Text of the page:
STAMFORD, Conn. – Jan. 5, 2015 – On today’s debut of ProFootballTalk Live with Mike Florio, a new three-hour football-focused program on NBC Sports Radio, Mike Florio interviewed Dean Blandino, NFL VP of Officiating, and discussed Sunday’s controversial fourth-quarter pass play involving Cowboys LB Anthony Hitchens and Lions TE Brandon Pettigrew.
Weekdays at Noon ET, the show features Florio’s critically-acclaimed NFL insight, all-encompassing coverage of the league with the most current news and analysis, and thought-provoking debate. Monday’s debut show also featured interviews with Denver Broncos executive vice president of football operations and Hall of Fame quarterback John Elway, Dave Birkett of the Detroit Free Press, Sam Farmer of the Los Angeles Times, and Tom Curran of CSN-New England.
Following is a transcript of Florio’s interview with Blandino:
Blandino (on fourth-quarter Hitchens-Pettigrew play): “When I look at the play, it’s a judgment call. I think it’s debatable. I think the defender is not playing the ball, that’s the first thing the official looks for. Then, you have to see significant contact that hinders the receiver’s ability to make the catch. There’s contact on the shoulder with the left hand, the back judge felt there was enough for pass interference. The head linesman came in, from his perspective felt it wasn’t enough, it was minimal contact – the side judge as well – and they decided to pick [the flag] up. I think it’s a judgment call. I think it’s close. I would have certainly supported the call had they left the flag down, but I do think it’s a very close judgment call that could have went either way.”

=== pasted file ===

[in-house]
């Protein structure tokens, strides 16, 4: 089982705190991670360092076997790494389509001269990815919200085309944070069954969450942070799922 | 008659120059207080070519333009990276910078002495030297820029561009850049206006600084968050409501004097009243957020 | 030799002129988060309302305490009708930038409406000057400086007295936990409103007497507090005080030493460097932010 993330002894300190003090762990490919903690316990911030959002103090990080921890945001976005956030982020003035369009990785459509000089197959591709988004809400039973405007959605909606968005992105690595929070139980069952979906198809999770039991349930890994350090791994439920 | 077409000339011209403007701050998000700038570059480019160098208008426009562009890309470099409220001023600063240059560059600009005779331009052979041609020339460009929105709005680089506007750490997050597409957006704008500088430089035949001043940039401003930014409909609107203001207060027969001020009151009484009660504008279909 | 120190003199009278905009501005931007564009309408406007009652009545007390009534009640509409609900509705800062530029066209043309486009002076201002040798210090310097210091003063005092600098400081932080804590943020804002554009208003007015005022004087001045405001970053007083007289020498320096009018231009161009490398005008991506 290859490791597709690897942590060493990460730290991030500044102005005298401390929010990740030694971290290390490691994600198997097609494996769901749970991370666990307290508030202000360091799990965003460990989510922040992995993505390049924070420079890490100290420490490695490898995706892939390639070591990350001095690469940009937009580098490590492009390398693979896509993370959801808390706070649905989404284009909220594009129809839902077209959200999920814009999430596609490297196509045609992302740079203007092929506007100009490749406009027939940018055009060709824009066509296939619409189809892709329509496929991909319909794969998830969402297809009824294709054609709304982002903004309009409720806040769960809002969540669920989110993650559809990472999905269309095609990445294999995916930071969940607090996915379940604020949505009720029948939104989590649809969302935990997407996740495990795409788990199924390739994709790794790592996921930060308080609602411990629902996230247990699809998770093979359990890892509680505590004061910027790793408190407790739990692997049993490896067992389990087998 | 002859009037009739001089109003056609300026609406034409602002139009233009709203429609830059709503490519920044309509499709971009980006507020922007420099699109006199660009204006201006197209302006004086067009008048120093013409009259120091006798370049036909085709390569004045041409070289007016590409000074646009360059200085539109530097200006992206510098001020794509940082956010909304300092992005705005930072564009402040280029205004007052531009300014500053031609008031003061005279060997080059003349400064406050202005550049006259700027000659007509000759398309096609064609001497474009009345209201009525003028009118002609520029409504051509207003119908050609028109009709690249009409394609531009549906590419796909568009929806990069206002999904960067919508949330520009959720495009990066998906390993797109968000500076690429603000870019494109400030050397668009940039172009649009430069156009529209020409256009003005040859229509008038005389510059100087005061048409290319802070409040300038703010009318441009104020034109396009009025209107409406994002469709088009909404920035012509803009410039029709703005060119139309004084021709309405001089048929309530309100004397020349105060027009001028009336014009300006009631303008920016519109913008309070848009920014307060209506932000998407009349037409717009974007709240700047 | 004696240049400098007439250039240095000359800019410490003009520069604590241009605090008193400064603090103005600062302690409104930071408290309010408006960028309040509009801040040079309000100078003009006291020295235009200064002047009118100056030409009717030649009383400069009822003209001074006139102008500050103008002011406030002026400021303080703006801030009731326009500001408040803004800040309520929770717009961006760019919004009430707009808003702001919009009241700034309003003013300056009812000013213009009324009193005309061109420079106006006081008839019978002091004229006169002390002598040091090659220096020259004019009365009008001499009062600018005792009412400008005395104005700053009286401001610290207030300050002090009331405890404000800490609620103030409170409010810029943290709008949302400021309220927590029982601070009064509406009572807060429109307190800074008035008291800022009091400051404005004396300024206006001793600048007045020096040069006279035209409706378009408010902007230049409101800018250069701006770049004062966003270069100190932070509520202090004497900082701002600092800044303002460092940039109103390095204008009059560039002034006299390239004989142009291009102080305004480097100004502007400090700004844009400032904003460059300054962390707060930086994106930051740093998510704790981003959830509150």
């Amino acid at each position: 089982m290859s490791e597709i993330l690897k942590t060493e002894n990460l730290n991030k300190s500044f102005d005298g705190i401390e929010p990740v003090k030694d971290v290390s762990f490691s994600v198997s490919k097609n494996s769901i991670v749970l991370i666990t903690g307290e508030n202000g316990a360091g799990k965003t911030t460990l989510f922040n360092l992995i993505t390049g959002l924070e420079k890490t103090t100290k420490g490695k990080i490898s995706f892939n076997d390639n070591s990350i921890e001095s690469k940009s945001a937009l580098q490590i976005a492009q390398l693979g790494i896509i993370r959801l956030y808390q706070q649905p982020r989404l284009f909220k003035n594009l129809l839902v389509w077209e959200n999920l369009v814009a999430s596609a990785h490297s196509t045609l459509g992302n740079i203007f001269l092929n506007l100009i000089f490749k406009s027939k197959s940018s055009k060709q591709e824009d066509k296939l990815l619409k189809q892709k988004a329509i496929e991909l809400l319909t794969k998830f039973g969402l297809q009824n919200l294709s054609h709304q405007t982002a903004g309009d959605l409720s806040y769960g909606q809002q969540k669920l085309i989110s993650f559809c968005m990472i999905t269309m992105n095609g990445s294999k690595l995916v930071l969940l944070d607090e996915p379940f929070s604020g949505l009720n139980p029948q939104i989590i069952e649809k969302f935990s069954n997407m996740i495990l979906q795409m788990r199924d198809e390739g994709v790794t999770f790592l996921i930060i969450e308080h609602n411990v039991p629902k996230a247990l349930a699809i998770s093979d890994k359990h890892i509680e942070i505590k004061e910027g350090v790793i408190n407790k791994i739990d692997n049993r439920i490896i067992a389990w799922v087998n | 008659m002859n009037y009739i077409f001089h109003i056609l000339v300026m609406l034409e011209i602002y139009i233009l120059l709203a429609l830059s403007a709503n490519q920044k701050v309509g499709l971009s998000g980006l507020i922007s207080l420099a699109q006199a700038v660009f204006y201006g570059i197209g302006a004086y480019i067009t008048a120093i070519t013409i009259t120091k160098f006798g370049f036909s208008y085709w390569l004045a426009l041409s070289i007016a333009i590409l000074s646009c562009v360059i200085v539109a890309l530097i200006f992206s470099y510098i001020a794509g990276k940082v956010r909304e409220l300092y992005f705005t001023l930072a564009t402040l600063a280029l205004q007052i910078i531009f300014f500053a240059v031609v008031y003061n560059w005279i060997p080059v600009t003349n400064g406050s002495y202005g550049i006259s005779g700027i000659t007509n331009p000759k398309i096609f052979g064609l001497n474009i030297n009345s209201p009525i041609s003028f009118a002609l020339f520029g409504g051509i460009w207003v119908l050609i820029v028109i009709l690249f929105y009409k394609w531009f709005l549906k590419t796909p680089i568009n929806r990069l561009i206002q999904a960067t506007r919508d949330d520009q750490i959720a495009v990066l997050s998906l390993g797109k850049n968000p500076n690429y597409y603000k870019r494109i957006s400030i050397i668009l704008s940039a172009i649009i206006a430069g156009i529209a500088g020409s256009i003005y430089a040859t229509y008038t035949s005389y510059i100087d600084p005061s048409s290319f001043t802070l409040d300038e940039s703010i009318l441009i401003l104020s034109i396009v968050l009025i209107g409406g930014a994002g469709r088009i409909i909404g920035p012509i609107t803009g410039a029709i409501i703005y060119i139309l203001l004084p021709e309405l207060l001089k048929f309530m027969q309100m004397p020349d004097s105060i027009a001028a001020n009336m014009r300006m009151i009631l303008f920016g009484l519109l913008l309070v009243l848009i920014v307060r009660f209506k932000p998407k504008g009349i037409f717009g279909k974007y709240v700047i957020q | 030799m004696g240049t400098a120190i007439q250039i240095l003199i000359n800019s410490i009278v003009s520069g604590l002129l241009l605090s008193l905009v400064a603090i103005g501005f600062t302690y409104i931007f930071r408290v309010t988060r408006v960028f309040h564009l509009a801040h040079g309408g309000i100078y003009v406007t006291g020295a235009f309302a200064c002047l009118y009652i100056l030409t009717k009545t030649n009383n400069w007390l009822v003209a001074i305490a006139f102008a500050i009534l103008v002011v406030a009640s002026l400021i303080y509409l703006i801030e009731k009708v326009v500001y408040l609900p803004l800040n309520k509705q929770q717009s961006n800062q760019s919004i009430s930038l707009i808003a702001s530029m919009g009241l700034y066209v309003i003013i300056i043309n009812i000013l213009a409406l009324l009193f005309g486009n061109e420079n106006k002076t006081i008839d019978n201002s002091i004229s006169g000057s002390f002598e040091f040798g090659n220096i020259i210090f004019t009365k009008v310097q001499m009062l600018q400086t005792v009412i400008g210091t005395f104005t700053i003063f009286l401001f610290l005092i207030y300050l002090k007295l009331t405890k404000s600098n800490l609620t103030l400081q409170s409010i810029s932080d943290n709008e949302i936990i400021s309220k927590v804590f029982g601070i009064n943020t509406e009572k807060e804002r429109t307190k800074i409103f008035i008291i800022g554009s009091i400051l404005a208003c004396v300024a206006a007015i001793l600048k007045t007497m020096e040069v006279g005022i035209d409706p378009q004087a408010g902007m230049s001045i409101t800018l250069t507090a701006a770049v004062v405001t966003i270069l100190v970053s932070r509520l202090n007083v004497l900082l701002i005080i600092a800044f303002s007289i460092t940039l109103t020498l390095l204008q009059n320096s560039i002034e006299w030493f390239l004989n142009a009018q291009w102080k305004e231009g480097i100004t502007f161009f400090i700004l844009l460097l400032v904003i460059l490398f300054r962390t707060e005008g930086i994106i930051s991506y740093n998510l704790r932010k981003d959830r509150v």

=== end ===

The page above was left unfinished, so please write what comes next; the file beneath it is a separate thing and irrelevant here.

Florio: “What do we make of the shirt grab that you can see? It looks like that happened right before the ball was thrown. Anthony Hitchens, Cowboys linebacker, clearly grabs and tugs the shirt of Lions tight Brandon Pettigrew – should that have been holding, is that part of the interference?”
Blandino: “That’s holding. There’s no two ways about it. That’s a jersey grab. That’s a foul for holding that could’ve been called. A jersey grab like that, before the ball is thrown, is defensive holding.”
Florio: “You say ‘could’ve been,’ ‘could’ve been’ or ‘should’ve been’?
Blandino: “Well, it should’ve been, sure. Had somebody seen it, then they should have called it. It obviously wasn’t recognized on the field, but that’s defensive holding.”